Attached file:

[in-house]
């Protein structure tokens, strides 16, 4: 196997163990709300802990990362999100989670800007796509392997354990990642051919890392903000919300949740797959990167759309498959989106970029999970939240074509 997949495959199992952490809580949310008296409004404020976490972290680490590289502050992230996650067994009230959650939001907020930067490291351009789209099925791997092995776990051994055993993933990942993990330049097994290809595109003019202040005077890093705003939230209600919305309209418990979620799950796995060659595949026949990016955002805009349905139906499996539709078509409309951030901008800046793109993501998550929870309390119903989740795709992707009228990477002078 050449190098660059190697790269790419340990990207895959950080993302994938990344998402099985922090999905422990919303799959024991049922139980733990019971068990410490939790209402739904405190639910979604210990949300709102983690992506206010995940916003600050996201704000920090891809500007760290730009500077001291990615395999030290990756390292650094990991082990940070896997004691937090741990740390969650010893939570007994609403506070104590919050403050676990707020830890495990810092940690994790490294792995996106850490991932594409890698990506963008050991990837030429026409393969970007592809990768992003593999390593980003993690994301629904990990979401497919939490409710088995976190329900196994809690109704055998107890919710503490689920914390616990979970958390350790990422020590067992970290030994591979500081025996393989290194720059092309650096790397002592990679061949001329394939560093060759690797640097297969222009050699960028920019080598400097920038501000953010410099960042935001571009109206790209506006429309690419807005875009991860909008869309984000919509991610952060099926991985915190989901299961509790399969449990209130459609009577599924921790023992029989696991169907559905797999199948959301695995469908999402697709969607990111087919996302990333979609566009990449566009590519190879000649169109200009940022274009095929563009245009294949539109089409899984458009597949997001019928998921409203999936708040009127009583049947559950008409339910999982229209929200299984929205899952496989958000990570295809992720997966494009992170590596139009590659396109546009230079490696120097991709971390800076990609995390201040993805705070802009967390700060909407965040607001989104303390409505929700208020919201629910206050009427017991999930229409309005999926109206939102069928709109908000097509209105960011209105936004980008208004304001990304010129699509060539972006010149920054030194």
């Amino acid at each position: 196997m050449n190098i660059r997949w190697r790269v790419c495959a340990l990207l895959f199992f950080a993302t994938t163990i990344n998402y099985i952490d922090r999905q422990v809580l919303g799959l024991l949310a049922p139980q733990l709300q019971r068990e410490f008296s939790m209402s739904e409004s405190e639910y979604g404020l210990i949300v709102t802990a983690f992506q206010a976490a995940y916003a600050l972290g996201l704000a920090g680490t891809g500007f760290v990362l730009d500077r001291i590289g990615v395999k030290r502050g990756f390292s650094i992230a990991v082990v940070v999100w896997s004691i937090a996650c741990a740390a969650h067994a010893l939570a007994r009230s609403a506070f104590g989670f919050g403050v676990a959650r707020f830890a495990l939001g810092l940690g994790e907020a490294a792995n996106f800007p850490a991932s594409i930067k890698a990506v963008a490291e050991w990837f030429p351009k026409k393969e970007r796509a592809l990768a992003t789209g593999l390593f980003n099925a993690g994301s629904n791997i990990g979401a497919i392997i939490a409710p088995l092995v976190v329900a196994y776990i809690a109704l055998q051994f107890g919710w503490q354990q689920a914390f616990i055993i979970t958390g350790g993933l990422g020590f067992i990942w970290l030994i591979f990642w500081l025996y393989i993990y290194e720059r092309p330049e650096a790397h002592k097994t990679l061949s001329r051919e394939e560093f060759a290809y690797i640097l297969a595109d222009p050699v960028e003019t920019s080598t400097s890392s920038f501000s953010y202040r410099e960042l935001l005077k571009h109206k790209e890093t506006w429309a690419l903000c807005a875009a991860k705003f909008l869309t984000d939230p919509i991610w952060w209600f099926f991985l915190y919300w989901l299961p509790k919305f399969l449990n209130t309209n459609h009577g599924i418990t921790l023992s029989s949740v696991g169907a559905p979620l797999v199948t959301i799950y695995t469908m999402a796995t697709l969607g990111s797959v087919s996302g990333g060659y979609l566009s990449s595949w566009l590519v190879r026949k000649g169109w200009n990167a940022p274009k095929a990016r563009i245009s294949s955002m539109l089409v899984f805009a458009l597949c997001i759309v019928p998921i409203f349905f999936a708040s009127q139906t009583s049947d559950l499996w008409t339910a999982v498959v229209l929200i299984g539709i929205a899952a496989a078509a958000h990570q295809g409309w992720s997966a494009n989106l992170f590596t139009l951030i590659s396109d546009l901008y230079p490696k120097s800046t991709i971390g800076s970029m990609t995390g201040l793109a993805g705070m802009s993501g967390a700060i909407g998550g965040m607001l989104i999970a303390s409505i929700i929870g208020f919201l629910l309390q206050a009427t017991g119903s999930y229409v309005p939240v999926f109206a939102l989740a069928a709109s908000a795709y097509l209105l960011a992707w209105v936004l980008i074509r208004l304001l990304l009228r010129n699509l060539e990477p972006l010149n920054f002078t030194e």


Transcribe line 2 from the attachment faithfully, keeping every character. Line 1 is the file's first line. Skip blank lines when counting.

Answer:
């Protein structure tokens, strides 16, 4: 196997163990709300802990990362999100989670800007796509392997354990990642051919890392903000919300949740797959990167759309498959989106970029999970939240074509 997949495959199992952490809580949310008296409004404020976490972290680490590289502050992230996650067994009230959650939001907020930067490291351009789209099925791997092995776990051994055993993933990942993990330049097994290809595109003019202040005077890093705003939230209600919305309209418990979620799950796995060659595949026949990016955002805009349905139906499996539709078509409309951030901008800046793109993501998550929870309390119903989740795709992707009228990477002078 050449190098660059190697790269790419340990990207895959950080993302994938990344998402099985922090999905422990919303799959024991049922139980733990019971068990410490939790209402739904405190639910979604210990949300709102983690992506206010995940916003600050996201704000920090891809500007760290730009500077001291990615395999030290990756390292650094990991082990940070896997004691937090741990740390969650010893939570007994609403506070104590919050403050676990707020830890495990810092940690994790490294792995996106850490991932594409890698990506963008050991990837030429026409393969970007592809990768992003593999390593980003993690994301629904990990979401497919939490409710088995976190329900196994809690109704055998107890919710503490689920914390616990979970958390350790990422020590067992970290030994591979500081025996393989290194720059092309650096790397002592990679061949001329394939560093060759690797640097297969222009050699960028920019080598400097920038501000953010410099960042935001571009109206790209506006429309690419807005875009991860909008869309984000919509991610952060099926991985915190989901299961509790399969449990209130459609009577599924921790023992029989696991169907559905797999199948959301695995469908999402697709969607990111087919996302990333979609566009990449566009590519190879000649169109200009940022274009095929563009245009294949539109089409899984458009597949997001019928998921409203999936708040009127009583049947559950008409339910999982229209929200299984929205899952496989958000990570295809992720997966494009992170590596139009590659396109546009230079490696120097991709971390800076990609995390201040993805705070802009967390700060909407965040607001989104303390409505929700208020919201629910206050009427017991999930229409309005999926109206939102069928709109908000097509209105960011209105936004980008208004304001990304010129699509060539972006010149920054030194």